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(STRINGER SHANGHAI/Reuters)
(STRINGER SHANGHAI/Reuters)

What does it take to succeed in China today? Add to ...

Years after former Canadian prime minister Pierre Trudeau went out on a limb and established diplomatic relations with Chinese Chairman Mao Tse-tung's regime, he got annoyed.

Ottawa had effectively built Canadian corporations a bridge into a wondrous world of opportunities. Mr. Trudeau didn't understand why more of them weren't crossing it.

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He reached out to Paul Desmarais Sr., who was the chief executive officer of Montreal-based Power Corp. at the time.

"My father said 'You know what, you're right. You have led the way and we're going to follow behind you,'" Andre Desmarais, the current CEO of Power Corp., recounts. "That's what led him to set up his first mission there, and I was lucky enough to be his executive assistant, so I was on that trip and had the fun of preparing it with some other Power executives and others."

The year was 1978, and a who's who of Canadian business wound up making the trek, including Ian Sinclair, then the CEO of Canadian Pacific Ltd., David Culver, the head of Alcan, Robert Scrivener of Nortel, Cedric Ritchie, the CEO of Bank of Nova Scotia, and Petro-Canada CEO Wilbert Hopper.

The groundbreaking trade mission led to the creation of the Canada China Business Council, and promises to dramatically boost the amount of business that Canada did with China.

"That was a very fortuitous thing as it turned out, because it ended up being the first really senior trade delegation ever going there from any country," Mr. Desmarais says.

The relationships that Canada forged in the 1970s gave this country's corporations a head-start in what is now a full-on sprint to do business in China. But, as any company that has sought to enter the Chinese market can appreciate, the road was far from smooth.

Indeed, Power Corp.'s first real breakthrough didn't come until 1986. The company wanted to invest money in China, but it was nervous that another revolution might wipe out its investment. Thanks to the ties that it had worked at establishing, it was able to arrange a meeting with Deng Xiaoping, then the leader of the Communist Party of China, through CITIC, a state-owned investment firm.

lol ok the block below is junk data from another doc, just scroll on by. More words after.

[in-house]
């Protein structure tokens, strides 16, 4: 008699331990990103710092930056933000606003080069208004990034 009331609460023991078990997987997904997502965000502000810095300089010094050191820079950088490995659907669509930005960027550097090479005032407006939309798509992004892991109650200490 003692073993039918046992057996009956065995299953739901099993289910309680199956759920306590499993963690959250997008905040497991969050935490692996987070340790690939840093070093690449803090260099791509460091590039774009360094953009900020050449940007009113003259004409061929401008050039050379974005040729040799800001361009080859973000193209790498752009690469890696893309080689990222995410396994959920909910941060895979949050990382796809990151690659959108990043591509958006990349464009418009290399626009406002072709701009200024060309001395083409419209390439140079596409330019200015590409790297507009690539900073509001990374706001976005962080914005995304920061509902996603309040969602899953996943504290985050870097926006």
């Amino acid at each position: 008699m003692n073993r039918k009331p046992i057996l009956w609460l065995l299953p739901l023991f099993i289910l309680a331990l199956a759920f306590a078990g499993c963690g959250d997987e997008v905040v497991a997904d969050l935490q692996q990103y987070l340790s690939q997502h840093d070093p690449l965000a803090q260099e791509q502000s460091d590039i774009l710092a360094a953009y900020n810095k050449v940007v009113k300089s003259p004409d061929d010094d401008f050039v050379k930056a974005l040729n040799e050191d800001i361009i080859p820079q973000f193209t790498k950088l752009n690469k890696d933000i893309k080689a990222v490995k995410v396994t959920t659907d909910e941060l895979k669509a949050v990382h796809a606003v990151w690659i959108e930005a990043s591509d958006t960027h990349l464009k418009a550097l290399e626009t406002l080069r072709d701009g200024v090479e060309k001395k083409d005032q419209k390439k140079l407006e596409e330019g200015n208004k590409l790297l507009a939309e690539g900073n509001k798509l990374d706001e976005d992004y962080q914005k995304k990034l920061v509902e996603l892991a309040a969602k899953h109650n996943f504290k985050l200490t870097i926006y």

"We suggested to them that what they should do is buy a plant in Canada - a pulp mill, a business that they need, a business that they knew," Mr. Desmarais says. "Then we would invest the same amount of money in China…

"The idea was that if there was a revolution in Canada, they could take our assets in China, and if there was a revolution in China, we could take their assets in Canada."

It's a tripartite lesson that many business people have learned: to succeed in China, relationships, patience and trust are paramount.

Following those talks, CITIC made its largest investment to date outside of China, buying a half-interest in a pulp mill in Castlegar, B.C., in a joint venture with Power Consolidated (China) Pulp.

The investment was a major breakthrough for Power Corp., and marked the beginning of a series of deals that each turned a profit, but the company learned lessons along the way.

"I went back so discouraged so many times you wouldn't believe it," Mr. Desmarais says.

In the early days, the company was offered the chance to buy a piece of land right next to the Forbidden City. Chinese officials were adamant that it had a bright future. "This was 1978, we said, 'It will be at least 50 years before that will ever happen.' Well, we couldn't have been more wrong," Mr. Desmarais says.

When Power Corp. had the chance to team up with CITIC and develop a plot of industrial real estate in Pudong, it took it.

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